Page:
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Archive for February, 2007

Analytical Considerations for Air Samples for Vapor Intrusion Investigations

Monday, February 5th, 2007

The term “vapor intrusion” refers to the migration of volatile chemicals from subsurface contaminated sources into overlying residential or commercial structures. “Historically, it was thought that vapor intrusion was only an issue where the source of the contaminants was very shallow and the magnitude of the contamination was very great. It is now known that the previous assumptions about the mechanisms that could lead to exposure to vapor intrusion were not complete (NYS DEC DER Vapor Intrusion Guidance).” For a growing number of federal, state and local agencies, as well as environmental consultants and laboratories, vapor intrusion could emerge as the next major environmental challenge.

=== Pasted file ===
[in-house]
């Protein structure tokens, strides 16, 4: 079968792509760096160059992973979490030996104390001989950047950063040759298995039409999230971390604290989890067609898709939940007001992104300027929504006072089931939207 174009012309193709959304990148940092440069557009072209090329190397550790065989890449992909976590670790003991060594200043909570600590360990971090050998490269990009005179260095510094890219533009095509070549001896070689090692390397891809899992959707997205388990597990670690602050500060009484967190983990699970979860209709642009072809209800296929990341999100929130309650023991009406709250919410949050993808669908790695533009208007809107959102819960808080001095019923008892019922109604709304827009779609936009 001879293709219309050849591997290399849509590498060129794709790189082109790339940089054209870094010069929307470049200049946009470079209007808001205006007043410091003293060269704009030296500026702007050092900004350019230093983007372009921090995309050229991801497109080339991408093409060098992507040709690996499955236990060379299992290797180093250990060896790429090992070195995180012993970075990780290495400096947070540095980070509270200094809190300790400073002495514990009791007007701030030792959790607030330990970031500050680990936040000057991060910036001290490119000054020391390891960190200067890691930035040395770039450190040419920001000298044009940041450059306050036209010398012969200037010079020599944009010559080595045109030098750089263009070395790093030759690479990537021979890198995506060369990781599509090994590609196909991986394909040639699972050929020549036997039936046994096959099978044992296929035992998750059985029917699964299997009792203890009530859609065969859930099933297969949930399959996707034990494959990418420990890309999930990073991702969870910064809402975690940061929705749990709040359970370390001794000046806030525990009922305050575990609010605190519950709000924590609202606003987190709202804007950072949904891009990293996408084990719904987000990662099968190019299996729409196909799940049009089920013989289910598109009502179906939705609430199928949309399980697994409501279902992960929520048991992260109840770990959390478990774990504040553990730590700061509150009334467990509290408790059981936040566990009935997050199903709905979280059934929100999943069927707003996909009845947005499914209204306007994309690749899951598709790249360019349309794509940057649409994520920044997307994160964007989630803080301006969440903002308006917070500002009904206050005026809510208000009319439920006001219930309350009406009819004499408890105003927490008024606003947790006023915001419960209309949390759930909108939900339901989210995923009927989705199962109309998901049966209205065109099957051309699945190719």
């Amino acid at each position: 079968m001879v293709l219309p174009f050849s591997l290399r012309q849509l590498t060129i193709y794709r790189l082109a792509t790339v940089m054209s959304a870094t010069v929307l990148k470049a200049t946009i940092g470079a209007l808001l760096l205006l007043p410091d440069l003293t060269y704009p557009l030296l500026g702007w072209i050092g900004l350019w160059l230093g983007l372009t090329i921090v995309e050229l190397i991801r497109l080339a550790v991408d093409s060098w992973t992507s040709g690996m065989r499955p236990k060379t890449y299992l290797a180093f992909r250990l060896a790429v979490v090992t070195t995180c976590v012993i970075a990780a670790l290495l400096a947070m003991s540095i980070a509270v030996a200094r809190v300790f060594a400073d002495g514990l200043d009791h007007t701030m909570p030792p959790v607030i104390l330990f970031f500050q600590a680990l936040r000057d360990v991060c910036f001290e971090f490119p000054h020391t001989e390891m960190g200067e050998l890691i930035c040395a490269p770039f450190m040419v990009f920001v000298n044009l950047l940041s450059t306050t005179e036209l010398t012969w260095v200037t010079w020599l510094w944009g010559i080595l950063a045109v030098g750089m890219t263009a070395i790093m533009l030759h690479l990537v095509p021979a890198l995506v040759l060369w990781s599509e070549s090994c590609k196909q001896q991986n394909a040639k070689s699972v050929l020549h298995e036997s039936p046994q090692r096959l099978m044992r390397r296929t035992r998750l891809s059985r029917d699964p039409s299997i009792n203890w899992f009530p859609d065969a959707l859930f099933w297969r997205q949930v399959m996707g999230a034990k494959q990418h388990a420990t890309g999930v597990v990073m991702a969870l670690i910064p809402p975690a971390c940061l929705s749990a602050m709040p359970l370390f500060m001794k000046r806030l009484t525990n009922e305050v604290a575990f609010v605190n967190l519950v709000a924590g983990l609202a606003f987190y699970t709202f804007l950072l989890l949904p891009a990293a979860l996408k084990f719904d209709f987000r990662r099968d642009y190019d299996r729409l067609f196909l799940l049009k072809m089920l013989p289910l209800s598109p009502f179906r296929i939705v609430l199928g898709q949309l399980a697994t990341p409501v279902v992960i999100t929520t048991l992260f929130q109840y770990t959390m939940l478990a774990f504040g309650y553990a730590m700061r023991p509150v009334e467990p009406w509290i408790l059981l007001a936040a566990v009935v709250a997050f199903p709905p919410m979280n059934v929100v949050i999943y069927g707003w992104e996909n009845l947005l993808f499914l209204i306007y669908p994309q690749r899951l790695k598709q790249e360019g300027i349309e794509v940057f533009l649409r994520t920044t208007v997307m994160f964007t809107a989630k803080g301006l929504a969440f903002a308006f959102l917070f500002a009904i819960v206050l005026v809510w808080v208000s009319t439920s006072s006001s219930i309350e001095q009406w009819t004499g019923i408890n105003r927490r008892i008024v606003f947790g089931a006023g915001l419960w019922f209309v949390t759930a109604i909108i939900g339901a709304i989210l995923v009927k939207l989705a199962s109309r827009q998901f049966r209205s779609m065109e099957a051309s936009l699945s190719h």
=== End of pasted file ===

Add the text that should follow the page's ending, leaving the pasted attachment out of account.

Vapor intrusion is not a new phenomenon— for some environmental experts, it has been recognized as a potential pathway of contamination for almost 20 years. In the late 1980s, the first vapor intrusion studies were carried out to evaluate potential health effects from chronic exposure to volatile organic compounds. Presently, vapor intrusion is of growing concern to the environmental community due to a number of factors, such as increased recognition of it as a potential pathway for exposure and the risks associated with that exposure, as well as the location and the number of potential sites for investigation and remediation. With this increased focus comes ongoing debate regarding the mechanism of the exposure pathway, compliance concentrations of contaminants, identification of sites, sampling approaches, analytical methodology, use and validity of current models, screening approaches, and risk assessment, among other topics.